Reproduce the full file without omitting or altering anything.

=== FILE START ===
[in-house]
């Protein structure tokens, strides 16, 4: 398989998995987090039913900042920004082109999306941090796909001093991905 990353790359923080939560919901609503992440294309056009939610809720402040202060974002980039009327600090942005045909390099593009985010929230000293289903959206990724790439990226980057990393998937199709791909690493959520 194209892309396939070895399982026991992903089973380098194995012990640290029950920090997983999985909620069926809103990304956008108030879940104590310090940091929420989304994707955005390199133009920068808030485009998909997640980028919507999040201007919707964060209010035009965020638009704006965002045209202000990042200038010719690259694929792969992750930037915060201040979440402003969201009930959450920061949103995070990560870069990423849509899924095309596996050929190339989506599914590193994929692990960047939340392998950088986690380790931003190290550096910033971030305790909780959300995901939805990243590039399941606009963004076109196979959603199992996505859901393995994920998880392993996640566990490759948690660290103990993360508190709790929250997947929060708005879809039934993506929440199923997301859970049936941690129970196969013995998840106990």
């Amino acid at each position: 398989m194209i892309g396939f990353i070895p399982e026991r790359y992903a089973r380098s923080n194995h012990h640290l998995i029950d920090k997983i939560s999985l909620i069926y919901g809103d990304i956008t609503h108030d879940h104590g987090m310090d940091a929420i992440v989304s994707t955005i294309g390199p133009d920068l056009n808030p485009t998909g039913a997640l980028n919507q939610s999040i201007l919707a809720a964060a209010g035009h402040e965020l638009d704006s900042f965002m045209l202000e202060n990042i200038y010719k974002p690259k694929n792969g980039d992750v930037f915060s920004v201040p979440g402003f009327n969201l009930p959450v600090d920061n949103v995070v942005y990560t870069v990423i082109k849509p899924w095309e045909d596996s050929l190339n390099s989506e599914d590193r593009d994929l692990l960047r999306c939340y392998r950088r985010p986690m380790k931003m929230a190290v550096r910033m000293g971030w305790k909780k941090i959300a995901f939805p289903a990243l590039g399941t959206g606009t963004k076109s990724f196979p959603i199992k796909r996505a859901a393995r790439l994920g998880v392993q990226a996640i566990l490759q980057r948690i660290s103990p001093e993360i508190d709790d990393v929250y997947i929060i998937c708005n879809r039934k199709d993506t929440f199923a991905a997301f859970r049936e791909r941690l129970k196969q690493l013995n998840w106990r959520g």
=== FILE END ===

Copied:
[in-house]
């Protein structure tokens, strides 16, 4: 398989998995987090039913900042920004082109999306941090796909001093991905 990353790359923080939560919901609503992440294309056009939610809720402040202060974002980039009327600090942005045909390099593009985010929230000293289903959206990724790439990226980057990393998937199709791909690493959520 194209892309396939070895399982026991992903089973380098194995012990640290029950920090997983999985909620069926809103990304956008108030879940104590310090940091929420989304994707955005390199133009920068808030485009998909997640980028919507999040201007919707964060209010035009965020638009704006965002045209202000990042200038010719690259694929792969992750930037915060201040979440402003969201009930959450920061949103995070990560870069990423849509899924095309596996050929190339989506599914590193994929692990960047939340392998950088986690380790931003190290550096910033971030305790909780959300995901939805990243590039399941606009963004076109196979959603199992996505859901393995994920998880392993996640566990490759948690660290103990993360508190709790929250997947929060708005879809039934993506929440199923997301859970049936941690129970196969013995998840106990």
């Amino acid at each position: 398989m194209i892309g396939f990353i070895p399982e026991r790359y992903a089973r380098s923080n194995h012990h640290l998995i029950d920090k997983i939560s999985l909620i069926y919901g809103d990304i956008t609503h108030d879940h104590g987090m310090d940091a929420i992440v989304s994707t955005i294309g390199p133009d920068l056009n808030p485009t998909g039913a997640l980028n919507q939610s999040i201007l919707a809720a964060a209010g035009h402040e965020l638009d704006s900042f965002m045209l202000e202060n990042i200038y010719k974002p690259k694929n792969g980039d992750v930037f915060s920004v201040p979440g402003f009327n969201l009930p959450v600090d920061n949103v995070v942005y990560t870069v990423i082109k849509p899924w095309e045909d596996s050929l190339n390099s989506e599914d590193r593009d994929l692990l960047r999306c939340y392998r950088r985010p986690m380790k931003m929230a190290v550096r910033m000293g971030w305790k909780k941090i959300a995901f939805p289903a990243l590039g399941t959206g606009t963004k076109s990724f196979p959603i199992k796909r996505a859901a393995r790439l994920g998880v392993q990226a996640i566990l490759q980057r948690i660290s103990p001093e993360i508190d709790d990393v929250y997947i929060i998937c708005n879809r039934k199709d993506t929440f199923a991905a997301f859970r049936e791909r941690l129970k196969q690493l013995n998840w106990r959520g």